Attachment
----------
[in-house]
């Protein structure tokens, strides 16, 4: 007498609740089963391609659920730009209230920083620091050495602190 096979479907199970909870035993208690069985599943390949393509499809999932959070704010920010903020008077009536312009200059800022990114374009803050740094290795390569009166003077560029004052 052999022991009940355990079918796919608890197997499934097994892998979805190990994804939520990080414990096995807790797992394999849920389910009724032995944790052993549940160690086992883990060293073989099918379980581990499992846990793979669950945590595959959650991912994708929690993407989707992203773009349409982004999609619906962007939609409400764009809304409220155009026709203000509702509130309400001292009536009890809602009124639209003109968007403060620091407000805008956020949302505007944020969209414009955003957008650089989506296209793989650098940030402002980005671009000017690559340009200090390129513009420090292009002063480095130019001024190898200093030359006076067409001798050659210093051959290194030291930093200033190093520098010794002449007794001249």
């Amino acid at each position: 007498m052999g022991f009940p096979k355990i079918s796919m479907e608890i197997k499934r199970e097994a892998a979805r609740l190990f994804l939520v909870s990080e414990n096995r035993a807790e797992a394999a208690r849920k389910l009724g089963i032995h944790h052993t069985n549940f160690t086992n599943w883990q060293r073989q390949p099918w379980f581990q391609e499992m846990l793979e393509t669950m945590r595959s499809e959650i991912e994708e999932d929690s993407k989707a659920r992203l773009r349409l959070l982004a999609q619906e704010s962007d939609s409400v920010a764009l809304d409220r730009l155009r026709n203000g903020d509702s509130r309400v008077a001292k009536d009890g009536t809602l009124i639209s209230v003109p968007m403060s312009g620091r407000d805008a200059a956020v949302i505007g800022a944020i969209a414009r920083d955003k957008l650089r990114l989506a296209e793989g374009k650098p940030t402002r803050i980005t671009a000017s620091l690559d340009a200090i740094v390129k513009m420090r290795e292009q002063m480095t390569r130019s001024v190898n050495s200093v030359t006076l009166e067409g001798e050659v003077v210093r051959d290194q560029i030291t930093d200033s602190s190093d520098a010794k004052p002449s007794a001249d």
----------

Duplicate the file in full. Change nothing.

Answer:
[in-house]
């Protein structure tokens, strides 16, 4: 007498609740089963391609659920730009209230920083620091050495602190 096979479907199970909870035993208690069985599943390949393509499809999932959070704010920010903020008077009536312009200059800022990114374009803050740094290795390569009166003077560029004052 052999022991009940355990079918796919608890197997499934097994892998979805190990994804939520990080414990096995807790797992394999849920389910009724032995944790052993549940160690086992883990060293073989099918379980581990499992846990793979669950945590595959959650991912994708929690993407989707992203773009349409982004999609619906962007939609409400764009809304409220155009026709203000509702509130309400001292009536009890809602009124639209003109968007403060620091407000805008956020949302505007944020969209414009955003957008650089989506296209793989650098940030402002980005671009000017690559340009200090390129513009420090292009002063480095130019001024190898200093030359006076067409001798050659210093051959290194030291930093200033190093520098010794002449007794001249």
């Amino acid at each position: 007498m052999g022991f009940p096979k355990i079918s796919m479907e608890i197997k499934r199970e097994a892998a979805r609740l190990f994804l939520v909870s990080e414990n096995r035993a807790e797992a394999a208690r849920k389910l009724g089963i032995h944790h052993t069985n549940f160690t086992n599943w883990q060293r073989q390949p099918w379980f581990q391609e499992m846990l793979e393509t669950m945590r595959s499809e959650i991912e994708e999932d929690s993407k989707a659920r992203l773009r349409l959070l982004a999609q619906e704010s962007d939609s409400v920010a764009l809304d409220r730009l155009r026709n203000g903020d509702s509130r309400v008077a001292k009536d009890g009536t809602l009124i639209s209230v003109p968007m403060s312009g620091r407000d805008a200059a956020v949302i505007g800022a944020i969209a414009r920083d955003k957008l650089r990114l989506a296209e793989g374009k650098p940030t402002r803050i980005t671009a000017s620091l690559d340009a200090i740094v390129k513009m420090r290795e292009q002063m480095t390569r130019s001024v190898n050495s200093v030359t006076l009166e067409g001798e050659v003077v210093r051959d290194q560029i030291t930093d200033s602190s190093d520098a010794k004052p002449s007794a001249d």